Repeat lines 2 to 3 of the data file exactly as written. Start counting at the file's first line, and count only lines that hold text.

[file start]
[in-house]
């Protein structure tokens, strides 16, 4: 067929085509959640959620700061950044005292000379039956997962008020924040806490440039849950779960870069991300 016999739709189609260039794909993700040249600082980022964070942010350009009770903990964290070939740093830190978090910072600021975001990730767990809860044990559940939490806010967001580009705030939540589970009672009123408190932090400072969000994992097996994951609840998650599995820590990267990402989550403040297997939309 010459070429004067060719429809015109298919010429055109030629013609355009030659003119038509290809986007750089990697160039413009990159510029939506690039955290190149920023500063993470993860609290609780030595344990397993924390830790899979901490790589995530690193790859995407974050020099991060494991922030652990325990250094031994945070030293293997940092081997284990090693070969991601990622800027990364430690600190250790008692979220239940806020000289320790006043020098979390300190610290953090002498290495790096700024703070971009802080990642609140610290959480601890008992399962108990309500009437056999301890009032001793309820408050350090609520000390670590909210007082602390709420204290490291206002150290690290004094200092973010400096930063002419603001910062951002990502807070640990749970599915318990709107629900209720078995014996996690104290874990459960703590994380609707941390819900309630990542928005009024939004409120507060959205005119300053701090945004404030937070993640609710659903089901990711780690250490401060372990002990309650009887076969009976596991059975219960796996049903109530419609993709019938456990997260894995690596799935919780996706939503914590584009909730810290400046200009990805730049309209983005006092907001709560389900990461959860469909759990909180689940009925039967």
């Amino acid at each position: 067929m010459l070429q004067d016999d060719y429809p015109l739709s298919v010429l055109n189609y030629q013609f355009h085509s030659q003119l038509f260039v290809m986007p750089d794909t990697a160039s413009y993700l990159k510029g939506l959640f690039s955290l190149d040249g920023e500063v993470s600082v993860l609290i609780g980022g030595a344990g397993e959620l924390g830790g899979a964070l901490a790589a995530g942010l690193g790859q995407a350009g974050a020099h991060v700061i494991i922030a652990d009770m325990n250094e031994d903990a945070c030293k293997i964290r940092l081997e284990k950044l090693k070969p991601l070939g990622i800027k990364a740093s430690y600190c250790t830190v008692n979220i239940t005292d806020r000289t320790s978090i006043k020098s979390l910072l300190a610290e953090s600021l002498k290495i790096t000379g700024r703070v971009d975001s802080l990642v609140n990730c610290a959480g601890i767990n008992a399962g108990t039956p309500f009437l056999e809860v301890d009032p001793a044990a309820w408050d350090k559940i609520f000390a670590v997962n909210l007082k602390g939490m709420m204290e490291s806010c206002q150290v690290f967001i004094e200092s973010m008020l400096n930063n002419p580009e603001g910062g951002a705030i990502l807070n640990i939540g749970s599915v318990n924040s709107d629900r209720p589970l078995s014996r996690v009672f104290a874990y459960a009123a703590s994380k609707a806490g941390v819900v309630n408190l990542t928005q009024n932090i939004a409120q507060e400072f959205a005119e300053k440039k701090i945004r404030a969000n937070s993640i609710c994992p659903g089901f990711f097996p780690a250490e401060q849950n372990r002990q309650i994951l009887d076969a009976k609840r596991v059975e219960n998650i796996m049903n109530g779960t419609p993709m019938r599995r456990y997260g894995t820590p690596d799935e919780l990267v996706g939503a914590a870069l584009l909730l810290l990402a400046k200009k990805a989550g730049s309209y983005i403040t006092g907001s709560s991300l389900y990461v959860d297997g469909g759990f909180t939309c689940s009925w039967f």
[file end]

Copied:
């Protein structure tokens, strides 16, 4: 067929085509959640959620700061950044005292000379039956997962008020924040806490440039849950779960870069991300 016999739709189609260039794909993700040249600082980022964070942010350009009770903990964290070939740093830190978090910072600021975001990730767990809860044990559940939490806010967001580009705030939540589970009672009123408190932090400072969000994992097996994951609840998650599995820590990267990402989550403040297997939309 010459070429004067060719429809015109298919010429055109030629013609355009030659003119038509290809986007750089990697160039413009990159510029939506690039955290190149920023500063993470993860609290609780030595344990397993924390830790899979901490790589995530690193790859995407974050020099991060494991922030652990325990250094031994945070030293293997940092081997284990090693070969991601990622800027990364430690600190250790008692979220239940806020000289320790006043020098979390300190610290953090002498290495790096700024703070971009802080990642609140610290959480601890008992399962108990309500009437056999301890009032001793309820408050350090609520000390670590909210007082602390709420204290490291206002150290690290004094200092973010400096930063002419603001910062951002990502807070640990749970599915318990709107629900209720078995014996996690104290874990459960703590994380609707941390819900309630990542928005009024939004409120507060959205005119300053701090945004404030937070993640609710659903089901990711780690250490401060372990002990309650009887076969009976596991059975219960796996049903109530419609993709019938456990997260894995690596799935919780996706939503914590584009909730810290400046200009990805730049309209983005006092907001709560389900990461959860469909759990909180689940009925039967």
């Amino acid at each position: 067929m010459l070429q004067d016999d060719y429809p015109l739709s298919v010429l055109n189609y030629q013609f355009h085509s030659q003119l038509f260039v290809m986007p750089d794909t990697a160039s413009y993700l990159k510029g939506l959640f690039s955290l190149d040249g920023e500063v993470s600082v993860l609290i609780g980022g030595a344990g397993e959620l924390g830790g899979a964070l901490a790589a995530g942010l690193g790859q995407a350009g974050a020099h991060v700061i494991i922030a652990d009770m325990n250094e031994d903990a945070c030293k293997i964290r940092l081997e284990k950044l090693k070969p991601l070939g990622i800027k990364a740093s430690y600190c250790t830190v008692n979220i239940t005292d806020r000289t320790s978090i006043k020098s979390l910072l300190a610290e953090s600021l002498k290495i790096t000379g700024r703070v971009d975001s802080l990642v609140n990730c610290a959480g601890i767990n008992a399962g108990t039956p309500f009437l056999e809860v301890d009032p001793a044990a309820w408050d350090k559940i609520f000390a670590v997962n909210l007082k602390g939490m709420m204290e490291s806010c206002q150290v690290f967001i004094e200092s973010m008020l400096n930063n002419p580009e603001g910062g951002a705030i990502l807070n640990i939540g749970s599915v318990n924040s709107d629900r209720p589970l078995s014996r996690v009672f104290a874990y459960a009123a703590s994380k609707a806490g941390v819900v309630n408190l990542t928005q009024n932090i939004a409120q507060e400072f959205a005119e300053k440039k701090i945004r404030a969000n937070s993640i609710c994992p659903g089901f990711f097996p780690a250490e401060q849950n372990r002990q309650i994951l009887d076969a009976k609840r596991v059975e219960n998650i796996m049903n109530g779960t419609p993709m019938r599995r456990y997260g894995t820590p690596d799935e919780l990267v996706g939503a914590a870069l584009l909730l810290l990402a400046k200009k990805a989550g730049s309209y983005i403040t006092g907001s709560s991300l389900y990461v959860d297997g469909g759990f909180t939309c689940s009925w039967f």